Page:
How Precise Location Can Add Security in Smart Homes
POS, connected car and smart home security worries are bubbling up, but with the help of UWB precise location, bubbles could come to the rescue.
New connected appliances and devices are appearing almost daily for the smart home. Virtually any appliance can now be purchased with built-in wireless connectivity. Wide varieties of sensors can be brought home and installed to start collecting data, and platforms are available that integrate all these and more.
Along with the growth in smart home products and services is a corresponding growth in smart home security concerns. Home control systems that are accessible from a homeowner’s smartphone are also potentially accessible from a hacker’s device. Sensor data that is transmitted over the Internet can potentially be accessed by others. Rogue devices outside homes can access wide ranges of personal data and home appliances. Early adopters are finding that the cutting edge products they have purchased are accompanied by a growing realization that they are very vulnerable (Figure 1).
One concept that is gaining acceptance in the electronic payments world, which has the potential to add security to the smart home realm as well, is called “secure bubbles.” Secure bubbles are small physical areas that define where some transactions can be made or data can be accessed. A device that is physically outside the secure bubble cannot access the service, while that same device when inside the secure bubble can access the service.
Before looking at how secure bubbles can add security to smart homes, we will first understand how secure bubbles are being used in other fields.
Protection Against Relay Attacks
In the electronic payments area, vendors are exploring how to protect against what are called “relay attacks.” In a relay attack, if someone can get access to your mobile phone (or your credit card with a contactless chip inside), they can use their own phone to impersonate a store’s payment system, and pass your phone’s payment details to a partner’s phone, located in a real store, to make the purchase using your payment details. With two phones acting together to relay the communication, the store’s payment system and your phone think that they’re communicating securely. This would only require a minute or so of access to your phone.
The eGo Project, an initiative by Gemalto to develop next-generation electronic payment and transaction solutions, is one of several initiatives protecting against relay attacks using secure bubbles, also called location bubbles. With the eGo Project approach, the device making the payment and the point-of-sale terminal ensure that they are within a short distance of each other, such as one or two meters. This requires that the customer’s mobile phone be able to measure the precise distance to the point-of-sale terminal (Figure 2). This location data is communicated with encryption to avoid a relay attacker modifying the location data en route.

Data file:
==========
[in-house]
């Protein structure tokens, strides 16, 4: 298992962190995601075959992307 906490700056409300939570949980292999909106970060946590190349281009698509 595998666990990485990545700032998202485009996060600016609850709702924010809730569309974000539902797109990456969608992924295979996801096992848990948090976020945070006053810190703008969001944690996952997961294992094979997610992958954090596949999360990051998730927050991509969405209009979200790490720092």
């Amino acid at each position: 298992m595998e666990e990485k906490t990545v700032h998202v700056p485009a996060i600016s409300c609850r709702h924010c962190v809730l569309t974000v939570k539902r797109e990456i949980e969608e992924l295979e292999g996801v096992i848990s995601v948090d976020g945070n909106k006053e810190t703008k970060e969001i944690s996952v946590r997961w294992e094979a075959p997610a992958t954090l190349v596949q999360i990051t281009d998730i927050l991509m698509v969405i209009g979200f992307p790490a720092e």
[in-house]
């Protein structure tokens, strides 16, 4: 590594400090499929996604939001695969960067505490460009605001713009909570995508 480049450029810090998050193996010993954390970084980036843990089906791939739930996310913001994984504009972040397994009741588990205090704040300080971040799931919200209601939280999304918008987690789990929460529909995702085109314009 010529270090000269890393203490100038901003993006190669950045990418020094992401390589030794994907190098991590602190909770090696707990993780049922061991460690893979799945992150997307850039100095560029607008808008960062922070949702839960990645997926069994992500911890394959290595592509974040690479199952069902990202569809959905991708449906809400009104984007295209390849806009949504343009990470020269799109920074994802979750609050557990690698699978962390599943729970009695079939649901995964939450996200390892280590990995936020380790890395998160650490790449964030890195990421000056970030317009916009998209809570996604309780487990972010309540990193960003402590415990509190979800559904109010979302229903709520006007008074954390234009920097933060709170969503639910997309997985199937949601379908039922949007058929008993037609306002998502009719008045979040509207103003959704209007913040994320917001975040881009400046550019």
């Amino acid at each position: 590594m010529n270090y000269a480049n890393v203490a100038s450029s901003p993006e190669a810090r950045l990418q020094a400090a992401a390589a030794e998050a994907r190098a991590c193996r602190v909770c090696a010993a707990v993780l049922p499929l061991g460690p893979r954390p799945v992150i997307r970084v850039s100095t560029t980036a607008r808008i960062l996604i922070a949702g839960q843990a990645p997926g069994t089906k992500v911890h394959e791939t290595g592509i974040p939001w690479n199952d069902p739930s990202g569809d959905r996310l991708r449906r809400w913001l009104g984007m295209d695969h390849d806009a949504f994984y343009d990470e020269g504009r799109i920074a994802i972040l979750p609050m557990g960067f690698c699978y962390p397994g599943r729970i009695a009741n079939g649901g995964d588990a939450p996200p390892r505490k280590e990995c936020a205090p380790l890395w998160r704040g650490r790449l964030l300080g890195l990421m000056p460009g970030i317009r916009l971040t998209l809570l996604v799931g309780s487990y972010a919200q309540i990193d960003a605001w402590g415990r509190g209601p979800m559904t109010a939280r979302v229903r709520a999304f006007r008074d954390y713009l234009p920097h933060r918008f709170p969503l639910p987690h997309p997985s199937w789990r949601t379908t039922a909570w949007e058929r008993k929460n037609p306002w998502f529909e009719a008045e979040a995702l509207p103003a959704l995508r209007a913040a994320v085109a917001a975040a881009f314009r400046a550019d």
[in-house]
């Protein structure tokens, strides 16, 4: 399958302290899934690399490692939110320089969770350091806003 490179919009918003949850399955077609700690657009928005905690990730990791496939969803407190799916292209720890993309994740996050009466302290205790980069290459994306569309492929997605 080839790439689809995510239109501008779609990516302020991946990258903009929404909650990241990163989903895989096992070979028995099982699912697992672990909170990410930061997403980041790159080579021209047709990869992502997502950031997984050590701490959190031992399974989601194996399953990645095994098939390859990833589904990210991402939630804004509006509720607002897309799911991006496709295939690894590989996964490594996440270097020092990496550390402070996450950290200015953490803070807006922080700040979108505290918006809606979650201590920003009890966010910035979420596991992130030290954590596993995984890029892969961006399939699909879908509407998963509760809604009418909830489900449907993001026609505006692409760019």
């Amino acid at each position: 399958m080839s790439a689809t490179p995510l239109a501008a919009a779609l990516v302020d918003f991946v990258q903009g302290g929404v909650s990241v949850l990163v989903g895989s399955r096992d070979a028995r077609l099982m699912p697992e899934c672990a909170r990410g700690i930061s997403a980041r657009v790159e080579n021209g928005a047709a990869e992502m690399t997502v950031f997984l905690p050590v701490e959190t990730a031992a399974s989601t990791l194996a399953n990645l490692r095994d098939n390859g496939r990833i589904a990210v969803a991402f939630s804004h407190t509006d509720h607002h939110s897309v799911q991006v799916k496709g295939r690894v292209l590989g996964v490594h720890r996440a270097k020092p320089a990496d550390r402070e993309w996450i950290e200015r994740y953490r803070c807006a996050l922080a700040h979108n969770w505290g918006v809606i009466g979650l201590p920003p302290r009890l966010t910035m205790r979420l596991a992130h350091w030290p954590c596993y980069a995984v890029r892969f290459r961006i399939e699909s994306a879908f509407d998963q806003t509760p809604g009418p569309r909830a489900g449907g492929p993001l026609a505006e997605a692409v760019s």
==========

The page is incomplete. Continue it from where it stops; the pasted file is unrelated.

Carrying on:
Connected Car Security
Secure bubbles are similarly being used to add security to connected cars. Many car companies are envisioning this scenario: As a connected car pulls up to a payment station, the car’s computer communicates with the payment station to make the payment. One of the challenges of implementing this vision, however, is that a car that is waiting to exit can communicate with the car behind it, trick the second car into thinking it is at the payment station and give payment details, and use those payment details for its (the first car’s) own payment. This can be solved using secure bubbles, in which the car will only make a payment when it can verify that it is within a given distance from the payment station.
Smart Home Security: Separating Good from Bad
If you are worried about your smart home systems being accessed by outsiders, specify that they can only be accessed by smartphones that are physically inside the house. If you don’t want an annoying sibling to access a child’s bedroom systems or sensors, specify that they can only be accessed from inside the room. If you want a sensor’s data stream to be secure, specify exactly where a person must be before they can access your private data.